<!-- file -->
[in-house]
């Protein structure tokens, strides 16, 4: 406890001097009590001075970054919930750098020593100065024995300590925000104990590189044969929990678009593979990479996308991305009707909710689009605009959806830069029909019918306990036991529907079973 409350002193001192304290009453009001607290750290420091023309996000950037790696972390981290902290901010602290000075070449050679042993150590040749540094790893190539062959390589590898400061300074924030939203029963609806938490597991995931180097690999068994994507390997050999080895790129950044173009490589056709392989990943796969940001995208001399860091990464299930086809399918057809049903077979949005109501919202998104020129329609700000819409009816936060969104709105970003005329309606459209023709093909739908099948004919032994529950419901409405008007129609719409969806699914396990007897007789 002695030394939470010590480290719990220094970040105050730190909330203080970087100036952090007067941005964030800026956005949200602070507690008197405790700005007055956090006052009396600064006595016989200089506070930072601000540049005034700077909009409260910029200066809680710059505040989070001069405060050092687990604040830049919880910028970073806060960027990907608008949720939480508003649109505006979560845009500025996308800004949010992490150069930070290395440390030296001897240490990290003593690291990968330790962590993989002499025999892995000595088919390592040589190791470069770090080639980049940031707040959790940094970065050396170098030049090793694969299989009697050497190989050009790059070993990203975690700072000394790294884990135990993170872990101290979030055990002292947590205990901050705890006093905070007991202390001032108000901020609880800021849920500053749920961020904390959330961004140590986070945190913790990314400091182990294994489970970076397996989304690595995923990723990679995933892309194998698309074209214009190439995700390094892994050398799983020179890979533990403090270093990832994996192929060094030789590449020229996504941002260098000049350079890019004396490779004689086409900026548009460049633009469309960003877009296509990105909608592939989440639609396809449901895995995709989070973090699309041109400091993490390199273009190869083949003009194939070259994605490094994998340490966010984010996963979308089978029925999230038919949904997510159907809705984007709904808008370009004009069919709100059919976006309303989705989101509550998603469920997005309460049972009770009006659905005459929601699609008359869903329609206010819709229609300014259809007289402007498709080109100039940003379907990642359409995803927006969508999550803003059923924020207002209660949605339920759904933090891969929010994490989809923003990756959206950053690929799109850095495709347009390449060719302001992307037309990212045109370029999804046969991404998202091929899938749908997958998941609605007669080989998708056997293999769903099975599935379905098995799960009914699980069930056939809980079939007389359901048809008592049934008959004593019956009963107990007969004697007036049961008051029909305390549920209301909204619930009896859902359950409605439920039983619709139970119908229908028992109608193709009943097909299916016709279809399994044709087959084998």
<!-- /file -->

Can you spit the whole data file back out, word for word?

[in-house]
């Protein structure tokens, strides 16, 4: 406890001097009590001075970054919930750098020593100065024995300590925000104990590189044969929990678009593979990479996308991305009707909710689009605009959806830069029909019918306990036991529907079973 409350002193001192304290009453009001607290750290420091023309996000950037790696972390981290902290901010602290000075070449050679042993150590040749540094790893190539062959390589590898400061300074924030939203029963609806938490597991995931180097690999068994994507390997050999080895790129950044173009490589056709392989990943796969940001995208001399860091990464299930086809399918057809049903077979949005109501919202998104020129329609700000819409009816936060969104709105970003005329309606459209023709093909739908099948004919032994529950419901409405008007129609719409969806699914396990007897007789 002695030394939470010590480290719990220094970040105050730190909330203080970087100036952090007067941005964030800026956005949200602070507690008197405790700005007055956090006052009396600064006595016989200089506070930072601000540049005034700077909009409260910029200066809680710059505040989070001069405060050092687990604040830049919880910028970073806060960027990907608008949720939480508003649109505006979560845009500025996308800004949010992490150069930070290395440390030296001897240490990290003593690291990968330790962590993989002499025999892995000595088919390592040589190791470069770090080639980049940031707040959790940094970065050396170098030049090793694969299989009697050497190989050009790059070993990203975690700072000394790294884990135990993170872990101290979030055990002292947590205990901050705890006093905070007991202390001032108000901020609880800021849920500053749920961020904390959330961004140590986070945190913790990314400091182990294994489970970076397996989304690595995923990723990679995933892309194998698309074209214009190439995700390094892994050398799983020179890979533990403090270093990832994996192929060094030789590449020229996504941002260098000049350079890019004396490779004689086409900026548009460049633009469309960003877009296509990105909608592939989440639609396809449901895995995709989070973090699309041109400091993490390199273009190869083949003009194939070259994605490094994998340490966010984010996963979308089978029925999230038919949904997510159907809705984007709904808008370009004009069919709100059919976006309303989705989101509550998603469920997005309460049972009770009006659905005459929601699609008359869903329609206010819709229609300014259809007289402007498709080109100039940003379907990642359409995803927006969508999550803003059923924020207002209660949605339920759904933090891969929010994490989809923003990756959206950053690929799109850095495709347009390449060719302001992307037309990212045109370029999804046969991404998202091929899938749908997958998941609605007669080989998708056997293999769903099975599935379905098995799960009914699980069930056939809980079939007389359901048809008592049934008959004593019956009963107990007969004697007036049961008051029909305390549920209301909204619930009896859902359950409605439920039983619709139970119908229908028992109608193709009943097909299916016709279809399994044709087959084998």